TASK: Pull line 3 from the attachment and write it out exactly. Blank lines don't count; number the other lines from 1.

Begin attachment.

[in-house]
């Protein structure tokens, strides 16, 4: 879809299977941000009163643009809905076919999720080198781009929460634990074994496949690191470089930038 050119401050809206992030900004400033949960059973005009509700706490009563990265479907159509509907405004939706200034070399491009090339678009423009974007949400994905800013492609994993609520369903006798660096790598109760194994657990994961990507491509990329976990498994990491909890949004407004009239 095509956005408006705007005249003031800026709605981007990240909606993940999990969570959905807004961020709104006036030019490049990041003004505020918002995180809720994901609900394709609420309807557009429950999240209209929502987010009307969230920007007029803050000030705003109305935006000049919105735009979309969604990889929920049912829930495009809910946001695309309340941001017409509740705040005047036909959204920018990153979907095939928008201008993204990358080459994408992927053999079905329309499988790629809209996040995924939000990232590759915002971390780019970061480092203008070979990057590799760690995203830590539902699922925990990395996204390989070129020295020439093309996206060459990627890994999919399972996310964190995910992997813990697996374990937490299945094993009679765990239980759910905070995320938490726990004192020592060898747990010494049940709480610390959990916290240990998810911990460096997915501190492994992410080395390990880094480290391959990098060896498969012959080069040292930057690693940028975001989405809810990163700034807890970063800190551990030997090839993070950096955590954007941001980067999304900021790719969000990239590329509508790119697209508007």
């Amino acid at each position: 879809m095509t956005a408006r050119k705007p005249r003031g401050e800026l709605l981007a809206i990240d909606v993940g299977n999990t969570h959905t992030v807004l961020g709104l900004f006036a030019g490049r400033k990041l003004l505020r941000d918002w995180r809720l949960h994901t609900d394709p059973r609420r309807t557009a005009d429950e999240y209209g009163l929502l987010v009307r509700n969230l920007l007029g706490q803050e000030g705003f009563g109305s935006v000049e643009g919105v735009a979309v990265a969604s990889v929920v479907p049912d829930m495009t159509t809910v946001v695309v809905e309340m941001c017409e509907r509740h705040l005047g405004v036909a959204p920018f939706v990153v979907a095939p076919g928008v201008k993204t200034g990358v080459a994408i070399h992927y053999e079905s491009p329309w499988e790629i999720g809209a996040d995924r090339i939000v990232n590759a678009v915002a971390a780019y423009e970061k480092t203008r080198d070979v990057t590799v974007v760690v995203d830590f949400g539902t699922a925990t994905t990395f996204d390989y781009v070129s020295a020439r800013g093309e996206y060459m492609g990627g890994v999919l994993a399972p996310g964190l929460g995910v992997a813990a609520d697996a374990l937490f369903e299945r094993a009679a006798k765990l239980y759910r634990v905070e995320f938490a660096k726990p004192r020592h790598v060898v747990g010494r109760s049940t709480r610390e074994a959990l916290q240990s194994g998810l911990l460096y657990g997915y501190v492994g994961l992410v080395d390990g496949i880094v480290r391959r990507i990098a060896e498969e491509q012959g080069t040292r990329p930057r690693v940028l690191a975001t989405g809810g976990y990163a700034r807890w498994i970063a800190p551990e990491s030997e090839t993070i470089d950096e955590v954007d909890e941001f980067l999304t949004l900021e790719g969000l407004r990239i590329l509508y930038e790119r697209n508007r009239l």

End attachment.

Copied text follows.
């Amino acid at each position: 879809m095509t956005a408006r050119k705007p005249r003031g401050e800026l709605l981007a809206i990240d909606v993940g299977n999990t969570h959905t992030v807004l961020g709104l900004f006036a030019g490049r400033k990041l003004l505020r941000d918002w995180r809720l949960h994901t609900d394709p059973r609420r309807t557009a005009d429950e999240y209209g009163l929502l987010v009307r509700n969230l920007l007029g706490q803050e000030g705003f009563g109305s935006v000049e643009g919105v735009a979309v990265a969604s990889v929920v479907p049912d829930m495009t159509t809910v946001v695309v809905e309340m941001c017409e509907r509740h705040l005047g405004v036909a959204p920018f939706v990153v979907a095939p076919g928008v201008k993204t200034g990358v080459a994408i070399h992927y053999e079905s491009p329309w499988e790629i999720g809209a996040d995924r090339i939000v990232n590759a678009v915002a971390a780019y423009e970061k480092t203008r080198d070979v990057t590799v974007v760690v995203d830590f949400g539902t699922a925990t994905t990395f996204d390989y781009v070129s020295a020439r800013g093309e996206y060459m492609g990627g890994v999919l994993a399972p996310g964190l929460g995910v992997a813990a609520d697996a374990l937490f369903e299945r094993a009679a006798k765990l239980y759910r634990v905070e995320f938490a660096k726990p004192r020592h790598v060898v747990g010494r109760s049940t709480r610390e074994a959990l916290q240990s194994g998810l911990l460096y657990g997915y501190v492994g994961l992410v080395d390990g496949i880094v480290r391959r990507i990098a060896e498969e491509q012959g080069t040292r990329p930057r690693v940028l690191a975001t989405g809810g976990y990163a700034r807890w498994i970063a800190p551990e990491s030997e090839t993070i470089d950096e955590v954007d909890e941001f980067l999304t949004l900021e790719g969000l407004r990239i590329l509508y930038e790119r697209n508007r009239l």